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The Double Bind of Black Manhood : The Language of Masculinity in African American Writings, 1800-1900

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thesis
posted on 27.10.2017 by Erika Anne Kroll
This dissertation describes the contested vision of African American masculinity in the work of 19th century abolitionists, African American activists, and Southern slaveholders. My project looks at the social and political battle over the meaning of African American masculinity from 1800 until 1900 through works of literature written by such authors as David Walker, William Whipper, Frederick Douglass, Harriet Beecher Stowe, Charles Chesnutt and Albion Turgée. In these texts, African American men participated in both self-fashioning and the performance of various visions of manhood while contending with the conditions created by both pro-slavery depictions of black inhumanity and abolitionist renderings of black victimhood.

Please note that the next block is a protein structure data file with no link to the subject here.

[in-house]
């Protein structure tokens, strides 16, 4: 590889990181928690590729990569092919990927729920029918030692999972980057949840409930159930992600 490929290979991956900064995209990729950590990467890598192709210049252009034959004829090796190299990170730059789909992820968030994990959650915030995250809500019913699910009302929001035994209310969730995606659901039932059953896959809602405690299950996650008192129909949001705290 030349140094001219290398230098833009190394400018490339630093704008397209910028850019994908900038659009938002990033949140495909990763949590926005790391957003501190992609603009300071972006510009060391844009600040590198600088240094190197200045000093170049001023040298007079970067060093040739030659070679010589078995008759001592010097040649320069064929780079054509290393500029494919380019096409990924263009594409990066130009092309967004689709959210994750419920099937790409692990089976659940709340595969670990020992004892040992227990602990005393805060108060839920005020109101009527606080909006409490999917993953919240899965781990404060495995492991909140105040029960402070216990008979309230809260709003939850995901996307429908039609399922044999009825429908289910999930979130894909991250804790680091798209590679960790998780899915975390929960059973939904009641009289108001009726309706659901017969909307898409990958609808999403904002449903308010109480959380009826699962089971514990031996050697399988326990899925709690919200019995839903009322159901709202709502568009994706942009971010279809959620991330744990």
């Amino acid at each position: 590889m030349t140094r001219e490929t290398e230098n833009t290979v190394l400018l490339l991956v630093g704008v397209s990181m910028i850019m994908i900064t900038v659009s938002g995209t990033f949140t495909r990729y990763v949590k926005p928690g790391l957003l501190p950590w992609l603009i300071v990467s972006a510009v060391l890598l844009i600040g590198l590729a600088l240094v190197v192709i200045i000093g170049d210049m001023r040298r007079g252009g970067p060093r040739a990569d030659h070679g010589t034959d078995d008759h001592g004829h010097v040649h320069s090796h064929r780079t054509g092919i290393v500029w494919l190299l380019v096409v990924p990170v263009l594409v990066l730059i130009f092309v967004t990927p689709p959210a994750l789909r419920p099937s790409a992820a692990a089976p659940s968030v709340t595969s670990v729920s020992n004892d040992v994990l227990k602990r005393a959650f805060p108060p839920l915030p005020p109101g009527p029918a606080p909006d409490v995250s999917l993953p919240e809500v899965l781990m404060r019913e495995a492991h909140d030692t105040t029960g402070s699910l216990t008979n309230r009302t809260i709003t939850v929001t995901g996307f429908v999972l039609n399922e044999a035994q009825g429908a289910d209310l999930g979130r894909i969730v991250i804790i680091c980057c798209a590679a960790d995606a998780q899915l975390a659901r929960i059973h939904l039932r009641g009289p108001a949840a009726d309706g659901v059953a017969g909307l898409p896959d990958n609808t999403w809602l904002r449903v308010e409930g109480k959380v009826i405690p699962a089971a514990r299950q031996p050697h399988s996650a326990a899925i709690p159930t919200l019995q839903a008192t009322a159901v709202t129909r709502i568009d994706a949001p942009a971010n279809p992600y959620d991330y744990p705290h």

History

Advisor

Whalen, Terence

Chair

Whalen, Terence

Department

English

Degree Grantor

University of Illinois at Chicago

Degree Level

Doctoral

Committee Member

Schaafsma, David Coviello, Peter Barnes, Natasha Huntington, John Sellen, Jeff

Submitted date

May 2017

Issue date

12/04/2017

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